Thursday, October 27 2016


GDP growth target set for next five years

Update: October, 29/2015 - 10:18

Viet Nam expects to grow at 6.5-7 per cent for the next five years, according to a Government report tabled recently at the National Assembly on socio-economic development in 2015 and 2011-15 as well as the targets for the next five years. It forecasts GDP growth to be 6.7 per cent in 2016.

The Government's website,, asks Tran Dinh Thien, director of the Viet Nam Institute of Economics, about this.

Tran Dinh Thien

What is your opinion about the Government's report on the economy for 2011-15 and the economic growth targets for the next five years?

The report was serious and candid and did not duck any urgent issues. It features economic reviews of the past and economic prospects, and mentions the strengths of and major challenges to the economy.

The Government's annual GDP growth target of 6.5-7 per cent for next five years is reasonable. I believe there are many factors that could spur the economy into achieving strong growth, including foreign direct investment.

If the Government strengthens institutions, Vietnamese companies would have a great chance to become better.

However, the chances could become challenges if the nation achieves high economic growth but does not reform its institutions.

The Government's general targets in 2016 and the next five years include ensuring economic stability and achieving economic growth of 6.5-7 per cent, including 6.7 per cent next year. What are the reasons for the Government's optimism?

The past few years were a period when the economy faced the greatest difficulty since the nation started economic reforms, and the growth rate was low.

In the last two years the economy has resumed growth and inflation has fallen to low levels. These were considered reason enough to think the economic recovery will be sustainable though there are some other economic factors to think it is a weak recovery.

However, in general, there are reasons to make more optimistic forecasts or set higher targets for 2016 and the next five years than the previous five. The most important factor is that Viet Nam has integrated further into the global economy. That will bring more opportunities for economic development.

The integration will bring opportunities and challenges and bigger opportunities come together bigger challenges. Moreover, big opportunities could change into big challenges if we do not take full advantage of them.

The Vietnamese economy is expected to achieve strong growth when the nation integrates further with the global economy. For instance, when it joins the Trans-Pacific Partnership, Viet Nam will have the opportunity to enjoy the maximum benefits and achieve high economic growth. Its GDP could increase by US$20-30 billion by 2020 depending on certain conditions. The TPP offers Viet Nam the chance to achieve higher economic growth.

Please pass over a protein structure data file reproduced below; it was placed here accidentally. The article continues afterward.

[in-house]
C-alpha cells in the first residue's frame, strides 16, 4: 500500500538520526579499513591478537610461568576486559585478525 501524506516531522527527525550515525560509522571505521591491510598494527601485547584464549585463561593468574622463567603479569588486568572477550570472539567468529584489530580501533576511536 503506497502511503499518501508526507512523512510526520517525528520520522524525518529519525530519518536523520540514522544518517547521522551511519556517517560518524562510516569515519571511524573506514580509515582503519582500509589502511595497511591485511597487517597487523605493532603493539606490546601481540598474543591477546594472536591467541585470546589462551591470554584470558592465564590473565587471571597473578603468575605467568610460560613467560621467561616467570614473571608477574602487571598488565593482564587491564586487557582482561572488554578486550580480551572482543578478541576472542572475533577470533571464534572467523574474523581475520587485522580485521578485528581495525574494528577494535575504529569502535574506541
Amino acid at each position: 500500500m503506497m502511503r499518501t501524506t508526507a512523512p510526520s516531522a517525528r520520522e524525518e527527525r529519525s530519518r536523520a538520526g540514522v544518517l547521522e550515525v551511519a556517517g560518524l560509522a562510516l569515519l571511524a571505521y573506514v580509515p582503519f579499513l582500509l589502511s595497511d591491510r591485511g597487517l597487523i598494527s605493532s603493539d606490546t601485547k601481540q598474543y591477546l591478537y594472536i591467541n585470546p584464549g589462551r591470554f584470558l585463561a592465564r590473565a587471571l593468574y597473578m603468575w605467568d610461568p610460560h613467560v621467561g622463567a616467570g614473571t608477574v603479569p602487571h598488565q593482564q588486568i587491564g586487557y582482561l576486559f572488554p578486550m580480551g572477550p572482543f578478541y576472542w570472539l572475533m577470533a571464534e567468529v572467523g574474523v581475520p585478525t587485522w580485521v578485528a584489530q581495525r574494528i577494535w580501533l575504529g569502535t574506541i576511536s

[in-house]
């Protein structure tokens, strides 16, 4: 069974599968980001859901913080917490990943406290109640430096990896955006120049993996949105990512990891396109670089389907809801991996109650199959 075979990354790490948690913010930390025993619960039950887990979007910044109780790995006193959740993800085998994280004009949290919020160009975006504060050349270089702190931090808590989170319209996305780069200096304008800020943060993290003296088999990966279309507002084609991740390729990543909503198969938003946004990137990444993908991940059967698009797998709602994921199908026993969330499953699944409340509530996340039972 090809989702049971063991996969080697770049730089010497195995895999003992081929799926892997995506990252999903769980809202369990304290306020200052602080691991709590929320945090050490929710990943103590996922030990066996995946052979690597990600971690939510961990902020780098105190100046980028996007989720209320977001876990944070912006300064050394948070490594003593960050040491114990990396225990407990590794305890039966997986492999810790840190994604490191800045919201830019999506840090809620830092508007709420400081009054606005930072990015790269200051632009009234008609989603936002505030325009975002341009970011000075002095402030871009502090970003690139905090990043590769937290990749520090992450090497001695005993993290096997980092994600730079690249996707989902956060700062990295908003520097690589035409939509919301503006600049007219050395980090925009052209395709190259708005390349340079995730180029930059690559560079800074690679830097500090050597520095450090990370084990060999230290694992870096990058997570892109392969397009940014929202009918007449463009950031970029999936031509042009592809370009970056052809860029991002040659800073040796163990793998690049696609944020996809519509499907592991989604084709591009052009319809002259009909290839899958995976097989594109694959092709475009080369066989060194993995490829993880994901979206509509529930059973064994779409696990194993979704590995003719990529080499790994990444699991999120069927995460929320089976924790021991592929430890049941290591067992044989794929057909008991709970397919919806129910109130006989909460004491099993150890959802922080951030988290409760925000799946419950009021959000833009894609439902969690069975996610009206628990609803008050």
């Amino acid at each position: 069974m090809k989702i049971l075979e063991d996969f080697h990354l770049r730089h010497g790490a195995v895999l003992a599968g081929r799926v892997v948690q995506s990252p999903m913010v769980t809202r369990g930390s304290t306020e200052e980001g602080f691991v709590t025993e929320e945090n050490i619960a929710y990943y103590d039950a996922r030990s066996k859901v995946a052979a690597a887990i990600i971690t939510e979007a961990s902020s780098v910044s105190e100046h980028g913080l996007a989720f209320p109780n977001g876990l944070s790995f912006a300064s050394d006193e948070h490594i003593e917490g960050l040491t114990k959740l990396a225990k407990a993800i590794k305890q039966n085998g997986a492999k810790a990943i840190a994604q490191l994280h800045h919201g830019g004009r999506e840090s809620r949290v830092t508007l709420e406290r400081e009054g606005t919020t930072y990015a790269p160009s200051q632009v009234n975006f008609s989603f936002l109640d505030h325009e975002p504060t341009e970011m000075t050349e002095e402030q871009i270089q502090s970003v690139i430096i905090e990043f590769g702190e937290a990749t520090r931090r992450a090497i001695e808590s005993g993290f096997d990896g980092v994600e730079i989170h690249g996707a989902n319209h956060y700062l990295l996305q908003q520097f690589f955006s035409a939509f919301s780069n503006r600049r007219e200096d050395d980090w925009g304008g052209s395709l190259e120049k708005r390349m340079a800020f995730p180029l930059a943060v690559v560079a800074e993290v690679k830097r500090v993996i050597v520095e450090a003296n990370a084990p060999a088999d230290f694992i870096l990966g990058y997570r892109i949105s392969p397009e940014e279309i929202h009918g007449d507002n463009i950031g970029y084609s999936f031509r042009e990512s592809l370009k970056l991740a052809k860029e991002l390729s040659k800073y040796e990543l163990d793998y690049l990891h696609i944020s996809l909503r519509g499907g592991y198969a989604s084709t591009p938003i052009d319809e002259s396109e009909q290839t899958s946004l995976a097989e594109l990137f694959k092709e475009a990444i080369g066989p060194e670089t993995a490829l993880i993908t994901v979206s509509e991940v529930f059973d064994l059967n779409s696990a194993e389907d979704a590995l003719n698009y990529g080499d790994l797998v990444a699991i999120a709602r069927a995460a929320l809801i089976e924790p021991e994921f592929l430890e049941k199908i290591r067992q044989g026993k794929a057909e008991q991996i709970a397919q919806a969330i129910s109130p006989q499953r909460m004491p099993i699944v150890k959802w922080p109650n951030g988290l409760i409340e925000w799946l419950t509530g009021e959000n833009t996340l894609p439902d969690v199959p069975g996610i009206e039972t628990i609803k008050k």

Viet Nam will join the ASEAN Economic Community (AEC) and has also signed, or will sign, other free trade agreements. The country will face many challenges when it enters the global arena. The number of companies that are established or closed down shows the health of the economy. Will these challenges prevent the local economy from achieving its growth targets?

Viet Nam has only resources and labour and not technological strength or quality. Meanwhile, the global market has a trend of competing by capacity, efficiency and technology.

In Viet Nam, the number of companies investing in the agricultural sector is low. The agricultural sector needs investment from companies and Government support to improve its competitiveness.

Meanwhile, the private industrial and service sectors are weak. The number of companies that are really strong and competitive at the global level is low, and most of the strong companies are in a few sectors like finance and property.

Regarding the number of companies, over the past few years many closed. That means the competitiveness of local companies was weak. The number of newly established companies as shown by statistics is just the number that have registered and not the number that is operational.

I think local companies are weak in terms of finance, competitiveness and vision. Viet Nam must have a new national programme for domestic enterprises and establish basics of a national start-up programme. — VNS

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